Monday, June 24, 2024

ASUU suspends eight months strike conditionally , See conditions

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ASUU’s decision was taken at the National Executive Council (NEC) meeting of the union in Abuja early Friday.

A formal announcement is expected to be made Friday morning.

A member of ASUU-NEC who was at the meeting confirmed this morning that the suspension of the strike was based on last week’s ruling of the Court of Appeal which asked the union to obey an order of the National Industrial Court.

The industrial court had, by granting an injunction sought by the Nigerian government, ordered the lecturers to suspend the strike pending the determination of the substantive suit.

Our source said the government was yet to meet the demand of the lecturers.

A few days after the Minister of Labour, Chris Ngige, referred the dispute with ASUU to the industrial court, the Speaker of the House of Representatives, Femi Gbajabiamila, began holding talks with the union.

While proceedings continued in the court, the leadership of the House of Representatives facilitated meetings between ASUU and affected Ministries, Departments and Agencies (MDAs) of government.

At the meetings, the government made a staunch stance of not adopting the preferred payment platform of the lecturers. Instead, it said the Integrated Personnel Payroll Information System (IPPIS) will be modified to accommodate the peculiarities of the university and its staff.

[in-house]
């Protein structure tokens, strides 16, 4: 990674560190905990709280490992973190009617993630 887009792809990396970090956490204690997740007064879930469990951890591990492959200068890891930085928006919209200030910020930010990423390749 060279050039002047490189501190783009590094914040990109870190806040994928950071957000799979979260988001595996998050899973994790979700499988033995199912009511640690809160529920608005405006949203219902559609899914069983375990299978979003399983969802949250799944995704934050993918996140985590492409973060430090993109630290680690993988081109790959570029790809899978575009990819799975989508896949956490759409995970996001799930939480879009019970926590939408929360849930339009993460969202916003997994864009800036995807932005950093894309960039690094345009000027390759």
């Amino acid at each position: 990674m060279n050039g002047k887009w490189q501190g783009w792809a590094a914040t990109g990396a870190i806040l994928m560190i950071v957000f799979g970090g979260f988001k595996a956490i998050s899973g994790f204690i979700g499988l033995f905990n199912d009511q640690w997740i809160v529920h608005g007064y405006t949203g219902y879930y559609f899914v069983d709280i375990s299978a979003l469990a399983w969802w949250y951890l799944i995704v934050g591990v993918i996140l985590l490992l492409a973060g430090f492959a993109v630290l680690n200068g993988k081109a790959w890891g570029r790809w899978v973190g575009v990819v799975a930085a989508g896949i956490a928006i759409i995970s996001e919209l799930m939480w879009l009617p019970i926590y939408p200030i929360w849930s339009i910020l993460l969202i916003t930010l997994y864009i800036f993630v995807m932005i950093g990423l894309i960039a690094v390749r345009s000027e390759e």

The government also included, in the proposed 2023 budget, N170 billion for the revitalization of tertiary institutions and N300 billion for salaries. It is, however, unclear if those budgetary provisions meet the demands of the lecturers.

On the ‘No Work, No Pay’ stance of the government, Mr. Gbajabiamila appealed to President Muhammadu Buhari to make concessions.

Another source had earlier confirmed that the union was waiting for President Buhari’s decision on the payment of the lecturers’ salaries for the period they were on strike.

Demands

When ASUU announced a four-week strike on 14 February, the union was demanding better funding for the universities and increased pay for its members as contained in several agreements it had with the government.

Specifically, ASUU is requesting the release of revitalisation funds for universities, payment of its members’ earned academic allowances, the release of whitepapers from the reports of the presidential visitation panels as well as the deployment of the University Transparency and Accountability Solution (UTAS) as the preferred payment platform for university workers.

ASUU rejected the IPPIS which the government uses to pay all civil servants’ salaries, arguing that the platform is fraudulent and does not recognize the peculiarities of the universities.

ASUU continued to extend the strike from February until August when the union announced an indefinite strike.

Source – PREMIUM TIMES

 

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